Lydia Cheung was a participant in MCC’s Summerbridge program last year. She helped with children’s programming, including a carnival and two weeks of day camp at her home church, South Vancouver Pacific Grace Mennonite Brethren Church, where she also helped with youth devotions and worship. (MCC photo by Rachel Bergen)
Rorisang Moliko, 27, is a former IVEPer currently working as the demonstration farm manager at Growing Nations Trust in Maphutseng, Lesotho. (MCC photo by Matthew Sawatzky)
Participants from several African countries are pictured at the 2017 Africa Peacebuilding Institute in Johannesburg, South Africa, at the eMseni Christian Conference Centre. (MCC photo by Zacarias Zimba)
People often say that young people are the future. Mennonite Central Committee (MCC) is working with partners in Canada, the United States and around the world to invest in opportunities for young people to serve. It is committed to nurturing and developing the leadership skills of a new generation, with a focus on Anabaptist values such as peacebuilding and servant leadership.
In April 2018, the steering committee of the emerging Global Anabaptist Peace Network met for its first face-to-face meeting, in Limuru, Kenya. From left to right: Pascal Kulungu, Fulco van Hulst, Andrés Pacheco (Global Anabaptist Peace Network coordinator), Wendy Kroeker, Andrew Suderman (Peace Commission secretary). (MWC photo by Karla Braun)
Coffee breaks at the triennial Mennonite World Conference (MWC) General Council, Commissions and networks meetings in Kenya, April 2018, allowed Colombia peacebuilder and human rights lawyer Ricardo Esquivia to share with an old friend his vision for the Global Anabaptist Peace Network (GAPN): to build networks supporting peacebuilders in the field and communicating with the broader Mennonite c
Women artists produce angels from shards of glass at the Art and Culture Centre in Bethlehem, West Bank. Thousands of angels have been produced and sold worldwide. (Photo by Albin Hillert/WCC)
Originally, they were made of pieces of broken glass from the rubble an Israeli tank left behind when it slammed into the gift shop at the International Centre of Bethlehem (ICB) in 2002. Today the glass angels of peace are made of used bottles and have emerged into a small business enterprise employing around 50 people in the Bethlehem area.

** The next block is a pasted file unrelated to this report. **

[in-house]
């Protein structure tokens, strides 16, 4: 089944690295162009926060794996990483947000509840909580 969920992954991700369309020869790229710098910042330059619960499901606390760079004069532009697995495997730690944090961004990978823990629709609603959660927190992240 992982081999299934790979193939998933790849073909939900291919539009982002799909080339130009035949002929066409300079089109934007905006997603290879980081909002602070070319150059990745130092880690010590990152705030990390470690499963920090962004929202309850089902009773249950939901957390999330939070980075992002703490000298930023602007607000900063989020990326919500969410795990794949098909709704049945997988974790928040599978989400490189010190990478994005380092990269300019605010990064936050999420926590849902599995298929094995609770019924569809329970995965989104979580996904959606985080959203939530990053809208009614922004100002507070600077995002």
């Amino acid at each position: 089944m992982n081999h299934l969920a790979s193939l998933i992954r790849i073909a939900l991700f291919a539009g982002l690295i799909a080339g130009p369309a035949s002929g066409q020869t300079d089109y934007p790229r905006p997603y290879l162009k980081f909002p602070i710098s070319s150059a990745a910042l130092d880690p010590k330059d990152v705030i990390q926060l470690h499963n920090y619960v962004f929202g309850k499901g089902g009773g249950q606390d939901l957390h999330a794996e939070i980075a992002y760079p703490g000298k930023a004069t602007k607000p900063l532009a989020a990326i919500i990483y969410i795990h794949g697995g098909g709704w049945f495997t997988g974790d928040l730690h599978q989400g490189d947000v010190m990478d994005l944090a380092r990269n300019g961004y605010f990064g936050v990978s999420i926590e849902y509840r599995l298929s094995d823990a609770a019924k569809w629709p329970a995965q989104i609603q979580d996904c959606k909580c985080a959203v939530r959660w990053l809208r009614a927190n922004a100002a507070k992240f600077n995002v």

Mennonite Church South Korea youth participate in a peace walk in April 2018. (Photo courtesy of Bock Ki Kim)
A group gathers for the Mennonite Church South Korea assembly in September 2017. (Photo courtesy of Bock Ki Kim)
In her entire life, Hyun Hee Kim never imagined that Donald Trump, president of the United States, and Kim Jong Un, leader of North Korea, would one day meet and shake hands.
Transformative. That’s the word Cheryl Woelk uses to describe the impact of language teaching and learning on human relationships.
I have a few observations to make about the open letter from the Mennonite Church Canada network of regional working groups on Palestine and Israel (“MC Canada working groups call for sanctions against Israel,” May 21, page 28).
Rubiela, left, outside her house during her last visit with Hannah Redekop. (CPT photo by Caldwell Manners)
Five years ago I set out on a journey with Christian Peacemaker Teams (CPT), providing international accompaniment to human rights defenders in Colombia.
In celebration of the 40th anniversary of Peace and Conflict Studies (PACS), on April 20 Conrad Grebel University College hosted a sold-out gala dinner featuring Bob Rae, a former Ontario premier, as keynote speaker.
Jason Martin, Mennonite Church Canada director of International Witness, left, International Witness worker Joji Pantoja, and Norm Dyck, Mennonite Church Eastern Canada mission engagement minister, pose at the MC Eastern Canada office in Kitchener, Ont., where Pantoja spoke on April 4, 2018. (Photo by Dave Rogalsky)
Joji Pantoja and her husband Dann serve in the Philippines as Mennonite Church Canada Witness workers. Following the September 11, 2001, attack in New York City, Dann in particular felt called as a Christian to work at building peace with Muslims.
Mennonite World Conference (MWC) member churches around the world act out of the belief that the Spirit of Jesus empowers them to become peacemakers who renounce violence, love their enemies, seek justice and share their possessions with those in need through local congregations, national churches and related ministries.
“If one member suffers, all suffer together with it” (I Cor. 12:26).
In February, we were part of a Mennonite Central Committee (MCC) delegation to Syria, including Damascus, Homs, Hama and Aleppo. We witnessed the devastation of war and heard testimonies of faith from people who have been living in difficult circumstances now for seven long years.